Tuesday, March 16, 2010

Notes from the gun shop...

There's no explaining what you can't understand. Yesterday I was treated to a young fella trading in a Colt Combat Elite for a Glock. His rationale was that the Glock was lighter for concealed carry. He's right, but dang, its a Glock...

BUT the first thing that greeted me was the sight of a W. W. Greener F16 12-bore. I'm afraid I don't know enough about these as I don't understand grading system. Prices asked range from $1,500 or so to about $49,000. Aside from rarity and provenance, I'm not quite up to speed as to what is worth what and why. I suppose some more study is in my future. The gun I saw was valued (by whom I don't know) at about $2,500.

I thought that would be the end of the gems, but there was a Winchester 1873 .44 WCF of about 1900 vintage in shootable condition. There were remnants of some old protective varnish on some of the metal, but it was a nice gun.

But that wasn't the end of interesting items available for perusal. Rounding out the interesting items was a Colt Model 1911 serial 195xxx without one lick of original finish but with all roll-marks intact. It had a bit of patina but no rust. It has the smooth, flat main spring housing. The stocks were those ugly 1970 era rough blond wood stocks with Colt medallions. The barrel and magazine were not original. At first glance one might think it was a matte finish stainless or electroless nickel finish. Proofhouse.com indicates that this gun was manufactured in 1917/1918. Was it a "black army" with the finish removed? Brought to the shop on consignment for $500 employees estimated that it was worth no more than $500 as a shooter. One thought it would bring no more than $250-300. It sold that afternoon for $800 to a "knowledgeable" collector. Apparently, this individual has another such gun with Navy markings with the same "finish" (or lack of finish). I wish I'd had my camera with me as my plan to go back today for a photo was foiled by the quick sale.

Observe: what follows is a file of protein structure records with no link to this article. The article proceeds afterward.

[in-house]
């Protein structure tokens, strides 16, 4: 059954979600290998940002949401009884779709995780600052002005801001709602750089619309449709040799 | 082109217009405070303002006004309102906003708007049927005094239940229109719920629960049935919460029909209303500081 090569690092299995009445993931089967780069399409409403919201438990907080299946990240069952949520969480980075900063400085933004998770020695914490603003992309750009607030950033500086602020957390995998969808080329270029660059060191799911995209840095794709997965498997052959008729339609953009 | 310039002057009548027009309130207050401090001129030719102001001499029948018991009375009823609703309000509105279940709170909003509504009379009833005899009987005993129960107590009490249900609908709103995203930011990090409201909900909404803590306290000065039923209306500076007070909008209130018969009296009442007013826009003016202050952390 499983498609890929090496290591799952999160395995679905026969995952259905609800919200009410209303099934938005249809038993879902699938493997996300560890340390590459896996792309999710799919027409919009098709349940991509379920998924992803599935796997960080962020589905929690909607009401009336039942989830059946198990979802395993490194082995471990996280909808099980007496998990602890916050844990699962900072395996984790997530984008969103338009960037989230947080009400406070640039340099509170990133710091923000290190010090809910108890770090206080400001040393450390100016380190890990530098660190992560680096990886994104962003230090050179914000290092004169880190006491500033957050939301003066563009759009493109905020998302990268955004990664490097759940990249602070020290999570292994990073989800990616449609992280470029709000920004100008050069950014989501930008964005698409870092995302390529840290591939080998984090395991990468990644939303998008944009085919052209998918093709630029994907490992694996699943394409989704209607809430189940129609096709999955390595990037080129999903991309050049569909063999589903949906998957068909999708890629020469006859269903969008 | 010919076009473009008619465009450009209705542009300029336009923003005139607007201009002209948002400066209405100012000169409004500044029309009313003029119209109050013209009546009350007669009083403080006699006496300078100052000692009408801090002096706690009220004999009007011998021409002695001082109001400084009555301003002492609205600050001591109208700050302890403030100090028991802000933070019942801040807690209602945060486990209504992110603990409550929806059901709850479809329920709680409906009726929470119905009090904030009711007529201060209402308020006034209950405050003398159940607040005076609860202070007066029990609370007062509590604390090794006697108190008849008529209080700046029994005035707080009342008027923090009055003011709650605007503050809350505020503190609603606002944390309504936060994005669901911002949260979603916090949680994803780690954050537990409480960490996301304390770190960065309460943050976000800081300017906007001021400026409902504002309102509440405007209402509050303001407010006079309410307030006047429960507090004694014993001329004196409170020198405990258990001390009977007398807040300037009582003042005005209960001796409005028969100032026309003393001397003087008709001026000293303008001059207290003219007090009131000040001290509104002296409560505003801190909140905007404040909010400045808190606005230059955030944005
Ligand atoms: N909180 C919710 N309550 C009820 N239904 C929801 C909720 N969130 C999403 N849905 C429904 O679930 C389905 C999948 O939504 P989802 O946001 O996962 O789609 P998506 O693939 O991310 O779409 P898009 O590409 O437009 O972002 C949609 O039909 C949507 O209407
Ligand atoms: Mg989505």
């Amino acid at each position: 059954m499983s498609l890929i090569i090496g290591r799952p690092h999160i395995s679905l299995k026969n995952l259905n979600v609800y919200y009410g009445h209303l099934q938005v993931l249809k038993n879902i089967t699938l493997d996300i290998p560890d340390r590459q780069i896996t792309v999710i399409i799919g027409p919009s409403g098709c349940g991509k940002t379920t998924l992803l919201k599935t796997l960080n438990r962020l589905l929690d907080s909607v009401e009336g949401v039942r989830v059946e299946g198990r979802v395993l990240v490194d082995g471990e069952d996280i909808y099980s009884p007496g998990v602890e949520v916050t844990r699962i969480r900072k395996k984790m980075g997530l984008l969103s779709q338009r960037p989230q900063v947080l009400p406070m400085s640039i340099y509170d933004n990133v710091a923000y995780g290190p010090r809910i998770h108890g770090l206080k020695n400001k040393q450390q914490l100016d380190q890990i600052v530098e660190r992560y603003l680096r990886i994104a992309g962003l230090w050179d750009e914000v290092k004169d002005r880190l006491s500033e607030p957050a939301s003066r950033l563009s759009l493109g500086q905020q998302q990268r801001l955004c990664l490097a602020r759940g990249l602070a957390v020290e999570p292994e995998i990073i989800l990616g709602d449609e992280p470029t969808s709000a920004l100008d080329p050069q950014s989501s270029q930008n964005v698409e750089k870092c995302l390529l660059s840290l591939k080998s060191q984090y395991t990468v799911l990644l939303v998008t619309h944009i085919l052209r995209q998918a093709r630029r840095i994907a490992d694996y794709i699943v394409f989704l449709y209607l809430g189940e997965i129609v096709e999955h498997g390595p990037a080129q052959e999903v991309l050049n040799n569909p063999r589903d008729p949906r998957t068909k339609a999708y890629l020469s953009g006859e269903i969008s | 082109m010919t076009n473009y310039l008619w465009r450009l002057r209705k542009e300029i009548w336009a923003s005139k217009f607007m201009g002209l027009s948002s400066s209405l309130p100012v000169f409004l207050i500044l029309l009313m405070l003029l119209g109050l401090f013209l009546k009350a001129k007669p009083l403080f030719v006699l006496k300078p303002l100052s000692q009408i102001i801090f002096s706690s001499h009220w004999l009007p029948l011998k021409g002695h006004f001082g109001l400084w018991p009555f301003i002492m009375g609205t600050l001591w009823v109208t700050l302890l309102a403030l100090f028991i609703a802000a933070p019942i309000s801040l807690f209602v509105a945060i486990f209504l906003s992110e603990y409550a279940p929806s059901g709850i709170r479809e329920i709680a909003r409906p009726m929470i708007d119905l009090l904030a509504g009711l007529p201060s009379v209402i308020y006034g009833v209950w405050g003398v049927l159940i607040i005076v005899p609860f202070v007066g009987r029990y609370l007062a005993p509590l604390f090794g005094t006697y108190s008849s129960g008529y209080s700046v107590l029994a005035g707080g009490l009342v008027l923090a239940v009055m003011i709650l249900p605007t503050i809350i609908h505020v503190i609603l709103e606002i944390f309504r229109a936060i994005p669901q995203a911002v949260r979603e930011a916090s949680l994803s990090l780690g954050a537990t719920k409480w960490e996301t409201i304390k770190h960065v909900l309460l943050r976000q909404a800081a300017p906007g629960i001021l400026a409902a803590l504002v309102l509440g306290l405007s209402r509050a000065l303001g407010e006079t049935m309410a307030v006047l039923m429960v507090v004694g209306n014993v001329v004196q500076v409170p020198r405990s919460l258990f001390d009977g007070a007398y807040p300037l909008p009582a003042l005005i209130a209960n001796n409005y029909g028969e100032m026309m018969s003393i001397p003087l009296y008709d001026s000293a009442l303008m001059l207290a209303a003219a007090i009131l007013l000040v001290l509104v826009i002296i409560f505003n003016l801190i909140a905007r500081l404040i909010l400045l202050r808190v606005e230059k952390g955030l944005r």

One other interesting thing happened. Several background checks were delayed. Whereas a year ago most delays would have been for about 30 minutes to 1 hour, these all took about 4-5 hours. We've heard that the state police manning of the section conducting these manual background checks has had a cut in personnel. Add the daily sick call and vacation time as well as catch-up from the weekend and this would explain the extended delays. I would advise Virginians who are habitually delayed to go early to allow extra time for the background check. This is especially problematic for those who live at a distance from the shop at which they make a purchase. Again, plan ahead.

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